Ohio Church’s Field of Flags Honors Those Who Served

 In All Church of God, CHOG, Great Lakes

By Carl Stagner

A little inspiration and a can-do spirit goes a long way. Consider the new Veterans Day tradition a couple ladies of Heritage Church in Maumee, Ohio, started just a few years ago and the impact it’s already had on their community. In light of the liberties secured and maintained by those who serve, Lynn Bryant and Barb Sherrick feel it’s the least they can do.

Four years ago, the two friends were in Columbus on Memorial Day weekend, getting goosebumps as they took in the incredible scene before their eyes—some four thousand flags arrayed in salute to soldiers who had paid the ultimate price. The Field of Heroes exhibit was just the spark these co-leaders needed to bring a similar, but smaller-scale experience to their own backyard. With a green light given by their pastor, Robert Fry, the two got busy preparing the Field of Flags.

Recruiting a team of volunteers to help pull off an exhibit of this magnitude was first on their to-do list. But, as the pair discovered, the purpose behind their plans captured the attention and interest of others in the church and community and, before long, the puzzle pieces came together. A skilled craftsman who owns a sawmill prepared the crosses to accompany the flags. An Army veteran jumped in head-first to offer everything he could. Another skilled laborer donated the cast iron silhouette of a solider kneeling at the cross. Others contributed ideas and physical labor to assemble the exhibit. Meanwhile, the invitation to sponsor a flag for a nominal, one-time fee would cover the costs of the materials and, at the same time, individually honor by name the veterans known by local friends and family.

Volunteers assembling this year’s display.

With each passing year, the exhibit has improved. Though the Field of Flags relied on the church’s power the first year, blown fuses suggested an alternate source of energy would be required. When the need was presented for a generator, donations were readily supplied. While 55 flags composed the exhibit the first year, the number climbed to 76 the next. Though COVID complications limited expansion opportunities leading up to this year’s display, Heritage Church expects the number of sponsored flags to rise again in 2022.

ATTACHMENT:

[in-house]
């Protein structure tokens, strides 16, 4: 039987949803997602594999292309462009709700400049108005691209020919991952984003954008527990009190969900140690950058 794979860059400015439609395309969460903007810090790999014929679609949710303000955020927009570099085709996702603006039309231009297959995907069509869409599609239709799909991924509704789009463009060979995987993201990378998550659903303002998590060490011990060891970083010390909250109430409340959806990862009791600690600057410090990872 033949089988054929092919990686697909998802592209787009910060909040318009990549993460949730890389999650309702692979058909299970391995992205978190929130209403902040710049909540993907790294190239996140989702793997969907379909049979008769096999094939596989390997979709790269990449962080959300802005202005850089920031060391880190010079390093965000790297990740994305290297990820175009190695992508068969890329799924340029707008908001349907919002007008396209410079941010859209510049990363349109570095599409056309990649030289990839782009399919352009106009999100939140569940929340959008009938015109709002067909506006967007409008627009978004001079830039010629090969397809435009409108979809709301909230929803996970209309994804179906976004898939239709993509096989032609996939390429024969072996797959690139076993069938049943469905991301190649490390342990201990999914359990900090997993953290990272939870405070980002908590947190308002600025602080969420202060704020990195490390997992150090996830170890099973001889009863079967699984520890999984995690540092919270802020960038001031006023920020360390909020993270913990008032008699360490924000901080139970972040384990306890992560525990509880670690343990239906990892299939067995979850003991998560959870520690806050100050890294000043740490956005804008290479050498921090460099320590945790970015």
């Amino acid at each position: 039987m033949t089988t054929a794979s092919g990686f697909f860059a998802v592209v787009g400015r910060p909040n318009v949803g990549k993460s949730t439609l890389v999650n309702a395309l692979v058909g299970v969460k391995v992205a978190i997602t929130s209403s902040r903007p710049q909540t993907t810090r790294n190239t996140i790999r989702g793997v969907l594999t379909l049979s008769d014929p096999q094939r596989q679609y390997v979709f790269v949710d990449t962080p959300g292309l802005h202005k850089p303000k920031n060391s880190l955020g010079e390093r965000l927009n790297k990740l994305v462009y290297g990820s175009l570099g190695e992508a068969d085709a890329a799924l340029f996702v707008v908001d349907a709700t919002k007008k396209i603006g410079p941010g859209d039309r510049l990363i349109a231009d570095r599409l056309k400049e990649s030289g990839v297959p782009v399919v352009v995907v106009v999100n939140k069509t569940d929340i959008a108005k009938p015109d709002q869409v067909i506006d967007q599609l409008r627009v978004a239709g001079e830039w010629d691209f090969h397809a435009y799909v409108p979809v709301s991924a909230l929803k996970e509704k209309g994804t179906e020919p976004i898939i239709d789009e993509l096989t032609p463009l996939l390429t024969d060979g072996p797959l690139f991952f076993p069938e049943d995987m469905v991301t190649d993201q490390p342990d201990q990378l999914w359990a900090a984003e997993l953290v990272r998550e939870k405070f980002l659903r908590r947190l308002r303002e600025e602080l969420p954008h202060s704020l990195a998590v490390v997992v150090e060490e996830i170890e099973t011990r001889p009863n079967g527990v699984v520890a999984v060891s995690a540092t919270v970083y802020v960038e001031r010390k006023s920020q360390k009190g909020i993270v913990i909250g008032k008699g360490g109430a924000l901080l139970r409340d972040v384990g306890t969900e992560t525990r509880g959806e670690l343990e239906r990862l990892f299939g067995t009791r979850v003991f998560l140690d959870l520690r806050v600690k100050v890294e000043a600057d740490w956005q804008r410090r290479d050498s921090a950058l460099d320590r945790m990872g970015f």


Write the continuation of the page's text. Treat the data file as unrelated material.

“We’ve got a lot of veterans in our church,” Lynn explains. “We invite the community to come out every year, and the local paper and Christian TV station share the information. All week, people stop by the church to enjoy the Field of Flags and take pictures.”

The church is situated along a stretch of road only a quarter-mile long, but the community turnout remains strong. For many, Field of Flags is a must-visit destination during the week of Veterans Day. Lynn Bryant has indicated increasing interest in adapting the display for Memorial Day, as well. Free meals for veterans in the future, in addition to hosting the Moving Wall Vietnam War replica, are ideas that have also been floated to further honor those who served.

Pastor Robert Fry is a veteran himself. He’s thoroughly blessed by the diligent and fruitful efforts of his congregation to make Field of Flags possible.

“I lost three high school friends in Vietnam,” Pastor Fry explains. “They never got to go to another Christmas party, they never got to get married, they never got to have kids. What we do to observe Veterans Day is all about respect. We just want to respect and honor those who served. In our area, we’re really the only church doing anything like this for Veterans Day. Some preachers have avoided the subject. So, this is truly a service to our community.”

On this Veterans Day in the United States and Remembrance Day in Canada, thank you to all who served!

Learn more about the Church of God movement at www.JesusIsTheSubject.org.

Feature (top) photo: Field of Flags 2021 at Heritage Church.

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